MoodGYM is an innovative, interactive web program designed to prevent depression. It consists of five modules, an interactive game, anxiety and depression assessments, downloadable relaxation audio, a workbook and feedback assessment. Using flashed diagrams and online exercises, MoodGYM teaches the principles of cognitive behaviour therapy – a proven treatment for depression. It also demonstrates the relationship between thoughts and emotions, and works through dealing with stress and relationship break-ups, as well as teaching relaxation and meditation techniques.

 

     eCouch - image  

E-couch is a self-help interactive program with modules for depression, generalised anxiety & worry, social anxiety, relationship breakdown, and loss & grief. It provides evidence-based information and teaches strategies drawn from cognitive, behavioural and interpersonal therapies as well as relaxation and physical activity.

 

Employee Assistance Program

and

Manager Assist Program 

PeopleSense

PeopleSense: Through the Employee Assistance Program, staff and their immediate families are entitled to six sessions of counselling a year with experienced psychologists. Sessions are free of charge, confidential, one hour in duration and may be held face to face, via telephone or via Skype. Appointments can be made by telephoning 1300 307 912.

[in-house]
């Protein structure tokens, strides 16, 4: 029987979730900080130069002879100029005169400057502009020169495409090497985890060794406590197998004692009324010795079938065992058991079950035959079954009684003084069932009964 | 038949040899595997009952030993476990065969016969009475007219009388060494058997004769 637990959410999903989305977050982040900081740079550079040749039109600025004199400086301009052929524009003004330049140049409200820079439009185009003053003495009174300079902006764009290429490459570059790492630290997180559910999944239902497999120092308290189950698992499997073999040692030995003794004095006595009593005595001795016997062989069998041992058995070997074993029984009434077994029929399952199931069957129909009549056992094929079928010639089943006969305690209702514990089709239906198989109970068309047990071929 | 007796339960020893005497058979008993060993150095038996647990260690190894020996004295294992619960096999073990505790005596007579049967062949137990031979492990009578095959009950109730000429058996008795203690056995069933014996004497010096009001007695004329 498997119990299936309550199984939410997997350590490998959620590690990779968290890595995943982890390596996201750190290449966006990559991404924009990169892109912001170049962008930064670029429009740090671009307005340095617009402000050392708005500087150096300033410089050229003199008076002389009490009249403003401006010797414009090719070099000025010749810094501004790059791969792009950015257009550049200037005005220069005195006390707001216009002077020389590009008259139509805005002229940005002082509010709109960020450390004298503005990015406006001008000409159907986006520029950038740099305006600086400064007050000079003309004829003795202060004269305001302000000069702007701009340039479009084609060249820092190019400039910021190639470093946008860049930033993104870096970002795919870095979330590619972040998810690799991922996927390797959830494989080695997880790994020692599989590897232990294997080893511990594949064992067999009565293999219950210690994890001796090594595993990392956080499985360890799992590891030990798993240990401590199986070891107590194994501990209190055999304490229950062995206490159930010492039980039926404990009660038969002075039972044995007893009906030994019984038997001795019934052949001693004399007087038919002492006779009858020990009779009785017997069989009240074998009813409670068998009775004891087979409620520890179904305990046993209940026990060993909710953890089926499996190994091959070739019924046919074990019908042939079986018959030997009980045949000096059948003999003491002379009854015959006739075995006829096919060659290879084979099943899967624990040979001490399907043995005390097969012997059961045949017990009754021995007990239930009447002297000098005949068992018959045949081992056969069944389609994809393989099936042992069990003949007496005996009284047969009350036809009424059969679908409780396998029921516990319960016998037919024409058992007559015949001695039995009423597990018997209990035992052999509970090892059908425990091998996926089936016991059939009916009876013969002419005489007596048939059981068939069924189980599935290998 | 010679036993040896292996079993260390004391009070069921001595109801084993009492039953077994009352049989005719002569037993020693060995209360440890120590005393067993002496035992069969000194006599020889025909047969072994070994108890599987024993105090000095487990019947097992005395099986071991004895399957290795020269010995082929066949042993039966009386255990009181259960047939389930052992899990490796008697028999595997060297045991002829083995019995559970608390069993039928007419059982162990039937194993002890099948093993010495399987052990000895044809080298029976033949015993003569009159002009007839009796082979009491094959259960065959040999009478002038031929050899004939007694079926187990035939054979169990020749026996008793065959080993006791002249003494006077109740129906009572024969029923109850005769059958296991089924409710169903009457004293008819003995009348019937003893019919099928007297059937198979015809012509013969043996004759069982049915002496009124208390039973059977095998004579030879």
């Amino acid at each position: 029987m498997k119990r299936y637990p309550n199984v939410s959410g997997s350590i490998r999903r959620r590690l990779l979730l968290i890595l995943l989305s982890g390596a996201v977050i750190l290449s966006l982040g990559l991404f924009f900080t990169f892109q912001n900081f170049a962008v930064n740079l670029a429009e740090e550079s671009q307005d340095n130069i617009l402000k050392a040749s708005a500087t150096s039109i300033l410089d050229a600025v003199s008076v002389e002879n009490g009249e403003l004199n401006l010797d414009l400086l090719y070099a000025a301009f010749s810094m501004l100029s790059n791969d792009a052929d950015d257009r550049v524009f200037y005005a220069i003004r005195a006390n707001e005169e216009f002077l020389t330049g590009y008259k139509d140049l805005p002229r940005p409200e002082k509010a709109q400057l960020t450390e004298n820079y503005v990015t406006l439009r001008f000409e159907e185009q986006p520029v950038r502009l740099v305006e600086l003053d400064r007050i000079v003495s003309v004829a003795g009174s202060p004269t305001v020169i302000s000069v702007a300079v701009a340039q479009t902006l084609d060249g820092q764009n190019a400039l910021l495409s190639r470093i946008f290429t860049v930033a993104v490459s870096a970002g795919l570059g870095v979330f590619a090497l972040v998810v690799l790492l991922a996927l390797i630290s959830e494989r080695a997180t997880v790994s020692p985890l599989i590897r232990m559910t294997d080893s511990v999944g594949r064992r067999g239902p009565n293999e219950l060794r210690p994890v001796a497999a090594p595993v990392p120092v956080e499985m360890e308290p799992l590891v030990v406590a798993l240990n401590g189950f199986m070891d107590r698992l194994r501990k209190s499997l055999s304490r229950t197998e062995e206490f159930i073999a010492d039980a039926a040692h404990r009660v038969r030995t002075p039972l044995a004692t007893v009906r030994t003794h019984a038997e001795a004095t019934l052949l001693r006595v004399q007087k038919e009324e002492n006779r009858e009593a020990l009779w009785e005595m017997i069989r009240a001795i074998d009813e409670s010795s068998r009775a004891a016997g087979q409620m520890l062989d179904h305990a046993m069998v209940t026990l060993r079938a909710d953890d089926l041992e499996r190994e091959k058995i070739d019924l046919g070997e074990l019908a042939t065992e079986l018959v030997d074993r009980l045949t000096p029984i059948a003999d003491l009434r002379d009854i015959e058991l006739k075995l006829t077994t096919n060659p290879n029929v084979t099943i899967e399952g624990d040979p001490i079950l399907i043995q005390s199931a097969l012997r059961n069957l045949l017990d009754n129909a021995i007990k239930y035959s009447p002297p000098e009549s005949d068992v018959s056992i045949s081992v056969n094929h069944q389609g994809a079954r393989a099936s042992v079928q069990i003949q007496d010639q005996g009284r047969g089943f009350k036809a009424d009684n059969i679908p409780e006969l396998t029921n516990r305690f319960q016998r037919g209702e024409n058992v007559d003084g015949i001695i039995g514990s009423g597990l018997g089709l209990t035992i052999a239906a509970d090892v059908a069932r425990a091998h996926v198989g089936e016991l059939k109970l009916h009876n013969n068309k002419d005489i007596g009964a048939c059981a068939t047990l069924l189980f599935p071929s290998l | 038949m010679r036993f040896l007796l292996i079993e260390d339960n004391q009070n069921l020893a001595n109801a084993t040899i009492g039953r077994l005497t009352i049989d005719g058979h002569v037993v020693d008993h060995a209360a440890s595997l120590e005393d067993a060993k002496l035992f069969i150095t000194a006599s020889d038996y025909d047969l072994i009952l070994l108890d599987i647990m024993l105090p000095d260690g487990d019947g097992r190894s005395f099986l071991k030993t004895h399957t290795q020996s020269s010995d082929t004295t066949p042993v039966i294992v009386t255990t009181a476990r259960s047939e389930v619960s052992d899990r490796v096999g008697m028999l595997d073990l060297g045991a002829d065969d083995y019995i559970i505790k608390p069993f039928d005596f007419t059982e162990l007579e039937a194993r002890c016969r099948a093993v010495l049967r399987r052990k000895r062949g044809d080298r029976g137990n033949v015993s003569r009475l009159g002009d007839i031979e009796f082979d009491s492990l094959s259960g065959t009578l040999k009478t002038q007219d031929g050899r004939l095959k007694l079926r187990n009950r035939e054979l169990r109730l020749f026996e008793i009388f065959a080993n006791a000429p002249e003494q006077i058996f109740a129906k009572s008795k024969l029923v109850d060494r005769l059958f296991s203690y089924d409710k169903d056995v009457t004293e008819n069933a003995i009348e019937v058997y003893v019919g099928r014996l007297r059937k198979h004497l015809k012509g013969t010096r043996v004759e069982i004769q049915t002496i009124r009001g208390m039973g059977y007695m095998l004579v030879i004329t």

PeopleSense also offers the Manager Assist Program which is free of charge and provides support and guidance to school leaders and line managers on people management matters. Accessing the program does not impact any staff member’s employee assistance program counselling entitlements. To access the Manager Assist Program, please mention this when booking an appointment on 1300 307 912.

PeopleSense was named 2016 WA Business of the Year and WA Small Business of the Year at the
Telstra Business Awards.

Phone: 1300 307 912 (free of charge)

 

World Happiness Forum

Recent findings of both positive psychology and neuroscience hold the tantalising prospect that happiness can be enhanced by mental training. The World Happiness Forum, an international non-profit body, promotes dialogue on tools and techniques that can be drawn from science, psychology, philosophy, economics and religion for the enhancement of human happiness.

 

The Black Dog Institute

The Black Dog Institute is a world leader in the diagnosis, treatment and prevention of mood disorders such as depression and bipolar disorder.

 

Beyond Blue 

Beyondblue was established in the Australian context of the World Health Organization & projections of an increasing global burden caused by depression. Depression is the leading cause of disability worldwide and is predicted to be the leading cause of burden of disease by 2030, ahead of heart disease. Beyondblue takes a public health approach, which focuses on improving the health of the whole population, across the whole lifespan. Beyondblue work to reduce the impact of depression and anxiety in the community by raising awareness and understanding, empowering people to seek help, and supporting recovery, management and resilience.

 

Heads up

Mentally healthy workplaces work better for everyone. Discover how you can make a difference.